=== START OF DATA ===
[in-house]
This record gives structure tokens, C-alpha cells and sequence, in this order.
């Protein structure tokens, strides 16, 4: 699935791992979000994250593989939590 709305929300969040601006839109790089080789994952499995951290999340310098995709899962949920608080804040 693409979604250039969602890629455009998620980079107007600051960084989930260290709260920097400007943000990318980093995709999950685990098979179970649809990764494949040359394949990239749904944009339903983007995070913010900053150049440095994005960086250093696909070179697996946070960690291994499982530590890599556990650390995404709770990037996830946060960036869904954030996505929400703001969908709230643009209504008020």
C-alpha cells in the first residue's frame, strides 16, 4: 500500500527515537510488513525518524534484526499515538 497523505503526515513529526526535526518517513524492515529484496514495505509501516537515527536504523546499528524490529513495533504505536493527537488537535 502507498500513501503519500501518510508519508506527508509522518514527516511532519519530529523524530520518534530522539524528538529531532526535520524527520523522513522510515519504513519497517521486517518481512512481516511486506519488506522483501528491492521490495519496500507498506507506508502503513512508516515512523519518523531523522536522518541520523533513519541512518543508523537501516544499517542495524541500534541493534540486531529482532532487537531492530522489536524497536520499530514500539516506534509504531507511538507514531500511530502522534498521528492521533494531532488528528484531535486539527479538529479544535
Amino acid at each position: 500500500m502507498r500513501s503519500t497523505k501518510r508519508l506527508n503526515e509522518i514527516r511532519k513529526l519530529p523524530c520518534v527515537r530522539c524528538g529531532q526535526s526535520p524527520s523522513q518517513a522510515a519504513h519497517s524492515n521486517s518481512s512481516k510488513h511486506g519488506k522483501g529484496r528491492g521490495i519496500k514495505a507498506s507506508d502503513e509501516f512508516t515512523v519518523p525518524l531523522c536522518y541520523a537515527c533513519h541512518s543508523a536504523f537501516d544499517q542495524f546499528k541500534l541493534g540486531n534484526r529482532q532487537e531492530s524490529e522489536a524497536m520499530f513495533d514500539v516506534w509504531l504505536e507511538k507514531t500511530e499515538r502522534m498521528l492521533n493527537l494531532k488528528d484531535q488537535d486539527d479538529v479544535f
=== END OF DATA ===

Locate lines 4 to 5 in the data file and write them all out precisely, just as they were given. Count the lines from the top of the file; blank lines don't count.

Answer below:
C-alpha cells in the first residue's frame, strides 16, 4: 500500500527515537510488513525518524534484526499515538 497523505503526515513529526526535526518517513524492515529484496514495505509501516537515527536504523546499528524490529513495533504505536493527537488537535 502507498500513501503519500501518510508519508506527508509522518514527516511532519519530529523524530520518534530522539524528538529531532526535520524527520523522513522510515519504513519497517521486517518481512512481516511486506519488506522483501528491492521490495519496500507498506507506508502503513512508516515512523519518523531523522536522518541520523533513519541512518543508523537501516544499517542495524541500534541493534540486531529482532532487537531492530522489536524497536520499530514500539516506534509504531507511538507514531500511530502522534498521528492521533494531532488528528484531535486539527479538529479544535
Amino acid at each position: 500500500m502507498r500513501s503519500t497523505k501518510r508519508l506527508n503526515e509522518i514527516r511532519k513529526l519530529p523524530c520518534v527515537r530522539c524528538g529531532q526535526s526535520p524527520s523522513q518517513a522510515a519504513h519497517s524492515n521486517s518481512s512481516k510488513h511486506g519488506k522483501g529484496r528491492g521490495i519496500k514495505a507498506s507506508d502503513e509501516f512508516t515512523v519518523p525518524l531523522c536522518y541520523a537515527c533513519h541512518s543508523a536504523f537501516d544499517q542495524f546499528k541500534l541493534g540486531n534484526r529482532q532487537e531492530s524490529e522489536a524497536m520499530f513495533d514500539v516506534w509504531l504505536e507511538k507514531t500511530e499515538r502522534m498521528l492521533n493527537l494531532k488528528d484531535q488537535d486539527d479538529v479544535f